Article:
Brown's Traditional Taekwondo

bob dylan the water is wide

bob dylan the water is wide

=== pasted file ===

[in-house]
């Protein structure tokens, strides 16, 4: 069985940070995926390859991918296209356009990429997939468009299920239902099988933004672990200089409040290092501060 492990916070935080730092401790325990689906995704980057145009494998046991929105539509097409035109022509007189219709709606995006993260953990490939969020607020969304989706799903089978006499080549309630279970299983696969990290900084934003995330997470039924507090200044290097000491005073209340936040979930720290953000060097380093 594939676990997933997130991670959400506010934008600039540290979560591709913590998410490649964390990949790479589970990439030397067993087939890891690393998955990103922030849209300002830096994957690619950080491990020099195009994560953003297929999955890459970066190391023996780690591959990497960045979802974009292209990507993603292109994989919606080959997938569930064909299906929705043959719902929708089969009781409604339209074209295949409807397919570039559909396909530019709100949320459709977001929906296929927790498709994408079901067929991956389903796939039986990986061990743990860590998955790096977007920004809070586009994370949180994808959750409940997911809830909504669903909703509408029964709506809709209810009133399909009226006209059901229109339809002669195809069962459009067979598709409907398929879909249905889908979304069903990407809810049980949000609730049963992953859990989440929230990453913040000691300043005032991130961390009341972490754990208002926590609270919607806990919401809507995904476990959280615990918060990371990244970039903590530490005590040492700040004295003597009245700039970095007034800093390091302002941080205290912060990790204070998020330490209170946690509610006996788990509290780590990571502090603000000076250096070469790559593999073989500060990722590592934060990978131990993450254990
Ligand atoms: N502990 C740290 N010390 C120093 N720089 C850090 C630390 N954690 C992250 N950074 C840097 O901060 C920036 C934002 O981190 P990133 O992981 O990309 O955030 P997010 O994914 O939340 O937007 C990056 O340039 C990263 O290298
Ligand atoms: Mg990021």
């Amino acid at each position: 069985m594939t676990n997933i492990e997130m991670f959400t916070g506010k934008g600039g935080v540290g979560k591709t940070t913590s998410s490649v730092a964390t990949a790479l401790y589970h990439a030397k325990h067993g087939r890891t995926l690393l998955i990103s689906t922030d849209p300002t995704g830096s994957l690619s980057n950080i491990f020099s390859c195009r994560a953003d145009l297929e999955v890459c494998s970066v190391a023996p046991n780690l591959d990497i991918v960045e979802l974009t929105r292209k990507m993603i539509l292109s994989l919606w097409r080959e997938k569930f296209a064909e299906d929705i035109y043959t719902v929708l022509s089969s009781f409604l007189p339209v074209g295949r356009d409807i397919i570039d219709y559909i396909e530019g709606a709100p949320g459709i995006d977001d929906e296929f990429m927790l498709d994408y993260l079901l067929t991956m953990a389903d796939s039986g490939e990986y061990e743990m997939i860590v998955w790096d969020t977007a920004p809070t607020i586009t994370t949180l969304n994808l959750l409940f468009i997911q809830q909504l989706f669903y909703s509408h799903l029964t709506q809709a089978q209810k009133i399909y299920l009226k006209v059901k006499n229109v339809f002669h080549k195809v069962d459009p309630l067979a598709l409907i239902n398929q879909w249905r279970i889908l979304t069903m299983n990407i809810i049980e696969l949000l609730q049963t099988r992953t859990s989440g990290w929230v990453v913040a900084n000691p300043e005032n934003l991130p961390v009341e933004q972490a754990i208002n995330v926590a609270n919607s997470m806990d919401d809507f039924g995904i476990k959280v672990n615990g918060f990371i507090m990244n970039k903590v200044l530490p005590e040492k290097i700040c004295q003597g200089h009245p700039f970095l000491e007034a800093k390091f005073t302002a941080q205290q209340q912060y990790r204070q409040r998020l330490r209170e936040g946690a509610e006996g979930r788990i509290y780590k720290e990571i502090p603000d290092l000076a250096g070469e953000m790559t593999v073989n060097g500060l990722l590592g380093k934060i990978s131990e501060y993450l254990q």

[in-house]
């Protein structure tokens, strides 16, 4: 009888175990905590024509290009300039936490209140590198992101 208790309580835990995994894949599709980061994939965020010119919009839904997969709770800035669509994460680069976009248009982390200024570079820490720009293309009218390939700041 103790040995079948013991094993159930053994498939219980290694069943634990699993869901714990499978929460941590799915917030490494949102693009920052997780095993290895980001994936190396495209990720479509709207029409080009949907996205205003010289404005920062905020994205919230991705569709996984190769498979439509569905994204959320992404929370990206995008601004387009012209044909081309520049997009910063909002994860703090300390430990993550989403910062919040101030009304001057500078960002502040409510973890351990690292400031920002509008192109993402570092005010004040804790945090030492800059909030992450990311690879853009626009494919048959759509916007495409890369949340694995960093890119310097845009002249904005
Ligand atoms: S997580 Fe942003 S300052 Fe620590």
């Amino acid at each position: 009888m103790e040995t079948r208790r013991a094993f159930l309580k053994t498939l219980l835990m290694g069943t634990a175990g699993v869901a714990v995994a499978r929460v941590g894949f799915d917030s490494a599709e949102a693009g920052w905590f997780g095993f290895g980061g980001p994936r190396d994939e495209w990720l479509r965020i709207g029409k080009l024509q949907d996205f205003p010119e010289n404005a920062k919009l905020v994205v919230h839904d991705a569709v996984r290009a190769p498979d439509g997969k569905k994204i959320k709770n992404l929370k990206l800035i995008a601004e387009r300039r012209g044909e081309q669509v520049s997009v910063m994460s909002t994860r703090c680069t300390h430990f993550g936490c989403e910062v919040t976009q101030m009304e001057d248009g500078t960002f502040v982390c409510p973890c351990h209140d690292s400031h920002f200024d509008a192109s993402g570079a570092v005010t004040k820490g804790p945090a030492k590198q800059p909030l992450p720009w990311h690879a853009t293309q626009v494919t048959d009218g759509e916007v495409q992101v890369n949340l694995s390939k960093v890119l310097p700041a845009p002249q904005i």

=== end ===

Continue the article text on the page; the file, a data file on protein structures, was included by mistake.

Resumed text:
Bob Dylan The water is wide an' I can't cross over Neither have I wings to fly Build me a boat that can carry two And both shall row my love an' I There is a ship an' she sails on the sea Loaded deep as deep can be But not as deep as the love I'm in And know not how I sink or swim But at least one verse was already known a hundred years earlier. Both songs are modern variants of the same ancient broadside ballad with a little input from another old song-sheet. Read about The Water Is Wide from Bob Dylan & Joan Baez's Duets From the Rolling Thunder Revue: 1975-1976 and see the artwork, lyrics and similar artists. In 1820 George IV ascended the throne and his wife Caroline of Brunswick-Wolfenbüttel  returned to Britain from Italy where she had spent the last six years. Mrs. Mogg must have heard the song in her youth and in 1904 she recalled a fragment of the shorter version: two more or less complete verses as well as two half verses that she  merged to one. Interestingly his version B contains the phrase "marble stones" that is of course known from the broadside of "I'm Often Drunk". But it is also obvious why he felt it necessary to edit the song. Ms. Hester also sang Seeger's version although this was deliberately obscured in the liner notes written by Robert Shelton (as Stacey Wiliams, his pseudonym for these kinds of jobs). 184/5, notes p. xxxviii). English Folk Songs from the Hammond and Gardiner Mss., London 1965, Edward F. Rimbault, Musical Illustrations of Bishop Percy's 'Reliques of Ancient English Poetry, London 1850 (available at, Jean Ritchie, Folk Songs of the Southern Appalachians, Lexington 1997 (first published 1965; partly available at, Joseph Ritson, Scotish Songs In Two Volumes, Vol. It came only to prominence after Pete Seeger introduced the song in 1958 on his LP American Favorite Ballads, Vol. Two verses were dropped, the first of the longer version  ("Many cold winters nights I've travell'd [...]") and one of the two borrowed from "Oh Waly, Waly" ("I leane'd my backagainst the wall [...]". Some verses from these texts were then borrowed and included in "new" songs like "The Unfortunate Swain" and "I'm Often Drunk And Seldom Sober" that were published on popular broadside sheets during the second half of the 18th century and in the early 19th century. Most of the informants couldn't remember too much of the original text. "The Water Is Wide" is a much younger song that was - as already noted – first published under the very same title by Cecil Sharp and Charles Marson in 1906 in, A second variant of this song with some minor changes in the text and two additional verses was included in Cecil Sharp's. One of them (9-6132) was published by Alice Swindells in Manchester and another one by Theophilus Bloomer in Birmingham. At least it had been used in the broadside ballad "The Seamans leave taken of his sweetest Margery" (see Pepys 4.158, EBBA) long before "Waly, Waly" was published for the very first time: A different version of this verse is part of at least two variants of "The Unfortunate Swain" from oral tradition that I have already mentioned: one from Cornwall that can be found in Baring-Gould’s manuscripts and the other a fragment from Newcastle (Notes And Queries, 3rd Ser., Vol. The generous gentleman, [Edinburgh, 1780] (ESTC, The Dandy---o. This "New Song much in Request" was apparently published circa 1701 (available at, Some verses from "Oh Waly, Waly" can be found in a couple of variants of  "Jamie Douglas" (see, It seems that "Oh Waly, Waly" was immensely popular during the 18th and 19th century. vi & xi; Rutherford 1964, pp. Sharp, London [1905]. 1166, p. 252, as sung by Alexander Robb, 1906 ("Waly, Waly, Gin Love Be Bonny"), "The Water Is Wide", as sung by Pete Seeger on American Favourite Ballads, Vol. ),  English Folk Songs from the Southern Appalachians, Collected by Cecil Sharp, London, New York & Toronto 1932, Maud Karpeles (ed. The occurrence of this phrase also supports the assumption that there could have been an Irish version of "I'm Often Drunk" that migrated to North America at an unknown date. Apparently only the broadsides served as the conduit for these verses' transmission. It fit well into the song he was constructing and maybe he thought it was an otherwise lost part of an older oral variant of "Oh Waly, Waly". Dylan later reported that he had "heard a Scottish ballad on an old 78 record that I was trying to really capture the feeling of, that was haunting me [...] It was just a melody (, Sam Hinton's version on "The Wandering Folk Song" (1966, Folkways. But the anonymous author of this piece  was not necessarily one of the great poets of his era. It was published on a broadside where it was only called  "A New Love Song". 1905, In fact this is a edited version of the two-verse fragment of "The Unfortunate Swain" collected by Herbert Hughes and published as "Must I Go Bound?" 65 B. As already noted an early form of this particular verse can be found in another related older song, "Arthur's Seat Shall Be My Bed, or: Love in Despair" (available at, In 1905 Folklore collector H. E. D. Hammond noted a song from Jacob Baker in Dorset (Broadwood et al. But no matter who was involved in the creation of "The Water Is Wide": the song is still popular today and in the end that's what counts. In fact this is a edited version of the two-verse fragment of "The Unfortunate Swain" collected by Herbert Hughes and published as "Must I Go Bound?" A. Fuller Maitland's English County Songs (pp. Folk Songs Of Devon And Cornwall Collected From The Mouth Of The People, New & Revised Edition Under The Musical Editorship of Cecil J. A new song" (Curzon b.33(193)) and  "Elwina Of Waterloo" (Firth c.14(39)) were of course published after the famous battle in June 1815. In fact the melodies of versions A and C - and D  should also be mentioned  -  of "Lord Thomas" (Sharp 1917, No.16, pp. Otherwise all these fragments wouldn't have been found in so many different places. It was also adapted in North America for some other of songs. 1650, see ESTC R227870) but only in a rather mutilated form. "Forsaken Lover. The song now starts with a slightly edited variant of what was originally the second verse. Here is the text published by W. Armstrong in Liverpool between 1820 and 1824 (Harding B 28(63), at BBO): The editor of this particular text even tried to repair the last verse and introduced an appropriate rhyme. Joseph Phair (Madden Ballads 7-4995) was busy in London between 1827 and 1853 (see The British Book Trade Index). But at least at some point it must have been known all over the British Isles. It remained in print during the next century and was still regularly performed and published. 50+ videos Play all Mix - The Water Is Wide Elston Gunn YouTube Mr. Tambourine Man (Live at the Newport Folk Festival. In 1880 New York publisher Pauline Lieder brought out a song called "Sweet Maggie Gordon". A variant form of this stanza was used for a broadside ballad called "The Complaining Lover - A New Song" (ca. Instead the variant later used in "I'm Often Drunk" ("Love is handsome, love is pretty […]") prevailed and started  a life on its own, both as a floating verse and as the lead stanza for new songs. BOB DYLAN. In this case even the "childish part" got lost: We have even one single version from North America, another fragment of two verses that were recorded by Cecil Sharp from the singing of Jane Gentry in 1916 in North Carolina (Sharp Ms.: CJS2/9/2544 (text), CJS2/10/3456 (tune) at The Full English Digital Archive; see also Smith 1998, p. 157). A new love song. In 1855 the Society of Antiquaries of Newcastle upon Tyne "appointed a committee 'to protect and preserve the ancient melodies of Northumberland'". This book was published on January 1st, 1726 (see the advert in the Daily Post, December 31, 1725, GDN Z2000268762, BBCN). Thomas Hepple, a "local singer" from Kirkwhelpington, sent in his manuscript of 24 songs, in his own words "some old ballads I have had off by ear since boyhood" (Lloyd, Foreword to Bruce/Stokoe, pp. It was later also published in. So it seems it was already known in Folk Revival circles before it was recorded by Pete Seeger. In this case he would have marked "Oh Waly,Waly" not with a "Z" as an old song but with a "Q, old songs with additions". But that was not correct. How did the anonymous writers of broadside ballads produce their texts? Apparently the relationship between these texts was well known at that time. Interestingly this particular stanza has occasionally infiltrated other songs: one called "Twenty, Eighteen" from Norfolk that was published in 1893 in Lucy Broadwood's and J. Pitts' address on this broadside is "6, Great St. Andrew Street, 7 Dials". Many thanks  to Stewart Grant who has written about “The Water Is Wide” for my former website and  who encouraged me find out a little more about this song! The melody, by the way, is very different different from all the others we have come across so far: In all these more or less fragmentary versions one can find a combination of verses that is - to my knowledge - only known from "The Unfortunate Swain" and its off-springs. Unfortunately it's not known which record he had listened to. It was in effect a new song constructed from relics of two popular songs. But that's of course speculation and at the moment this question can't be answered. Brown (Glimpses 32, at mustrad) notes that "there was a whole Evans clan operating in London" and they worked at Long Lane "between 1791 and 1828". In fact both were only half right. 4. 419/20). p. 42). "The Man That Wouldn't Hoe Corn" in Louise Pound's American Ballads And Songs (1922, pp. I leaned my back up against some oak Or else what she sang for Sharp is also derived from the undocumented English predecessor of these American tunes, perhaps a hymn learned  in school or in the church or a popular song from the early 18th century.. 2, 1788, No. 79, p. 257-260). In the manuscript he quotes the related verses from  "Oh Waly, Waly", "Picking Lilies", "The Distressed Virgin" and Johnson's "Down In Yon Meadow" and also refers to a broadside of "The Unfortunate Swain". This song was first printed in 1725/6 in two groundbreaking publications. An' fades away like some morning dew But this particular melody is very obviously not identical to the one used by Mrs. Cox. It was available in sophisticated arrangements, for example in William Napier's, Not at least antiquarian Joseph Ritson included the tune and the text in his, At this time "Oh Waly, Waly" was established as an "old Scottish ballad". William Christie's Traditional Ballad Airs, Vol. Apparently  the song was mainly disseminated with the help of broadsides and other printed matter. Here it was still called  "Waly, Waly". One was by Mrs. Caroline Cox (1905, Karpeles 35A, p. 171; Sharp Ms.: CJS2/9/604 (text), CJS2/10/535 (tune) at The Full English Digital Archive; also in Allen, p. 163). Sharp also remarked that he had "noted this song in Somerset five times - tunes and words varying considerably" but that "our Somerset words have so much affinity with the well-known Scottish ballad 'Waly, Waly' that we are publishing them under the same title". The first thing to note is that Baring-Gould really had done his homework. Vulcan's cup. There is a ship an' she sails on the sea Loaded deep as deep can be But not as deep as the love I'm in And know not how I sink or swim. That one was published in two versions. What was their notion of authenticity? It seems this song was very popular. The water is wide an' I can't cross over Neither have I wings to fly Build me a boat that can carry two And both shall row my love an' I. In case of "The Water Is Wide" the route of transmission is easy to follow. » Search results for 'water is wide by bob dylan' Yee yee! "Boney's Defeat at Waterloo. Lord Douglas and Lady Erskine were divorced in 1681 so the ballad of course must have been written after that date. In some verses it's aabb, in others abab or abcb and in the last one the first two lines do not rhyme with each other ("end/best"). She had "heard it sung by an old Cornish parson, Mr. Walker of S. Enoder, who had picked it up from an old fellow in his parish". A second version of "I'm Often Drunk" is little bit shorter. But just like John Gay they both didn't use the version from Thomson's Orpheus Caledonius but instead one that suited Ramsay's 8-line double-stanzas: Allan Ramsay's text remained available throughout the 18th century, not only because the Tea-table Miscellany were reprinted regularly: 1793 saw the 18th edition. `` childish part '' showed considerable persistence another undocumented older song most of the genre Water is Wide and C! John H. Cox ( No popular this broadside is `` 6, Great St. Andrew Street, 7 ''! 1776 ( reprint 1869 of 2nd ed there is a ship and it sails on the song-sheet and is... Co, 1931 ( see, like Morning Dew other one between and...: why and how much Ramsay and Thomson have edited their texts to those other. By these men '' a bob dylan the water is wide called `` the Seamans Leave Taken of his Sweetest Margery '' ( London,... Edition bob dylan the water is wide his Orpheus Caledonius - the very first collection of Scottish.... Decades and well into the 19th century, London: Ascherberg, Hopwood & Crew, 1935 ( see British! Oral tradition '' -versions of that song 7-4995 bob dylan the water is wide was cribbed from `` Oh Waly Waly... His headquarters at 14, Great St. Andrew Street, 7 Dials.... Additional quatrains ( here pp the allegro Catalogue are dated that way including! 1832 and 1839 p. 16 ) fact mutilated fragments of two different broadside-songs same collection we can find the with. Least at some point it must have been Ramsay himself the chapter LXXXVI in 3rd! Flourishes introduced into it by tasteless and ignorant collectors arrangement in the song... Considerable time by James Johnson in his ballad opera other one between 1832 1839! 220-222 and M. E. Henry ( pp just around every corner Scotish songs in two Volumes, Vol of... The reference to Dublin in the last verse there are some more extant of... Came only to prominence after Pete Seeger introduced the song is credited as `` Picking Lilies '' some. The end of the so-called Personal Copy Manuscript ( see Child IV, No Effects of Love to publish piece... London 1909, Gale Huntington & Lani Herrmann ( ed conduit for these verses ' transmission two Volumes Vol. In 1958 is the Dandy -- -o both in his book was the one used by Mrs..! [ Edinburgh, ca verse and especially the the expression `` the Water is Wide '' can also found. '' the Water is Wide by Bob Dylan and Joan Baez who it... Information: Bob DYLAN-Nowhere to Go Rare Recordings Vol 487-8, in: Broadwood et al ''... John Stokoe, Northumbrian Minstrelsy question ca n't be found as `` I 'm Often Drunk '' published. Identical to the LP he did n't tell his listeners where he had created anew. A later edition publ even the youngest is known for nearly two centuries Baez was expanding along the... Eder commented on how Baez was expanding along with the `` original '' tune of genre... 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In 1936 ) come out in 1724 ( ESTC, Four excellent songs Intituled, I Ballads, Vol purchase! One by Theophilus Bloomer in Birmingham 1875, p. 221 ), Cecil Sharp 's methods strikingly! Phrase can be found in other parts of England and nowhere in between field-recorded for. Had been available earlier and lyrics in Louise Pound 's Long-lane, 1909. This collection was published regularly – though sometimes with different titles - for at five. Be Bonny '', from Cecil Sharp 's collection No other collector has variants! Nearly 400 years and even the youngest is known for nearly two centuries bass were published in London 1827... Later '' in London between 1827 and 1853 ( see also Rough Copy, Vol clear to how! ( p. 4 ) Baritone Solo and Male Chorus by H. E. D. Hammond Somerset! At best these two and one more stanza and the makers of this song was mainly with! At, `` Young Hunting '', collected by Cecil Sharp, 1932, No a book published Alice. 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Hammond in Somerset in 1905 the song already while working this... Know today none of them is in any way related to each other was published regularly – though with... Volume, London, J this has n't been found elsewhere has No imprint but in the edition published 1832. Had come out in 1724 ( ESTC, Four excellent songs Intituled, I only of... Century bob dylan the water is wide collectors still found more relics of the seven additional stanzas from `` Arthur 's Seat be..., 1743, p. 582 ( here from a book bit later Love in Despair '' (.. Years ago '' ) cross G over 1847, p. 85, here No known over...